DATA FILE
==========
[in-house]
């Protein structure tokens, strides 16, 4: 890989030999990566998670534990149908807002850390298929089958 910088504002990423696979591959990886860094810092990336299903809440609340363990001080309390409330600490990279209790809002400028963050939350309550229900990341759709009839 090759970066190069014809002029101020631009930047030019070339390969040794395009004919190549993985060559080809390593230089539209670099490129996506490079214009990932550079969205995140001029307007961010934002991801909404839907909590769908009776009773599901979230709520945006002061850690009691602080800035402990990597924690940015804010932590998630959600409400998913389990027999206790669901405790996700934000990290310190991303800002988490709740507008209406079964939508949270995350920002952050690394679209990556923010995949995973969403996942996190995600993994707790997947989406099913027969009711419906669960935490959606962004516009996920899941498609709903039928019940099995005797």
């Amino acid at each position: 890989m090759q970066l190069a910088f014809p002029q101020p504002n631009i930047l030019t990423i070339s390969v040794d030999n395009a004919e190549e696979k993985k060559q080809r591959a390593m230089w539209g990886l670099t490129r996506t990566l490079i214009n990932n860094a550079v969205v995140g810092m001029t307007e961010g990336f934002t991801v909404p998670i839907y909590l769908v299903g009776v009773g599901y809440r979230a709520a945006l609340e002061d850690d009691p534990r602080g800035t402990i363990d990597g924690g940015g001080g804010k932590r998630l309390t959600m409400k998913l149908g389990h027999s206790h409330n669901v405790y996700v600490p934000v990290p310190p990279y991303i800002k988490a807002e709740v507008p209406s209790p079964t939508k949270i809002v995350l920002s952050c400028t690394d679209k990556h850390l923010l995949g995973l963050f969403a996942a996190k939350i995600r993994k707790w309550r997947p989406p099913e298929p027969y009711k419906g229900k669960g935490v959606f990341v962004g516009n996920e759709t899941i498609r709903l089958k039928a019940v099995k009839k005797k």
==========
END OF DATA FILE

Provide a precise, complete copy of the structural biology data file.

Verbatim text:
[in-house]
């Protein structure tokens, strides 16, 4: 890989030999990566998670534990149908807002850390298929089958 910088504002990423696979591959990886860094810092990336299903809440609340363990001080309390409330600490990279209790809002400028963050939350309550229900990341759709009839 090759970066190069014809002029101020631009930047030019070339390969040794395009004919190549993985060559080809390593230089539209670099490129996506490079214009990932550079969205995140001029307007961010934002991801909404839907909590769908009776009773599901979230709520945006002061850690009691602080800035402990990597924690940015804010932590998630959600409400998913389990027999206790669901405790996700934000990290310190991303800002988490709740507008209406079964939508949270995350920002952050690394679209990556923010995949995973969403996942996190995600993994707790997947989406099913027969009711419906669960935490959606962004516009996920899941498609709903039928019940099995005797």
């Amino acid at each position: 890989m090759q970066l190069a910088f014809p002029q101020p504002n631009i930047l030019t990423i070339s390969v040794d030999n395009a004919e190549e696979k993985k060559q080809r591959a390593m230089w539209g990886l670099t490129r996506t990566l490079i214009n990932n860094a550079v969205v995140g810092m001029t307007e961010g990336f934002t991801v909404p998670i839907y909590l769908v299903g009776v009773g599901y809440r979230a709520a945006l609340e002061d850690d009691p534990r602080g800035t402990i363990d990597g924690g940015g001080g804010k932590r998630l309390t959600m409400k998913l149908g389990h027999s206790h409330n669901v405790y996700v600490p934000v990290p310190p990279y991303i800002k988490a807002e709740v507008p209406s209790p079964t939508k949270i809002v995350l920002s952050c400028t690394d679209k990556h850390l923010l995949g995973l963050f969403a996942a996190k939350i995600r993994k707790w309550r997947p989406p099913e298929p027969y009711k419906g229900k669960g935490v959606f990341v962004g516009n996920e759709t899941i498609r709903l089958k039928a019940v099995k009839k005797k």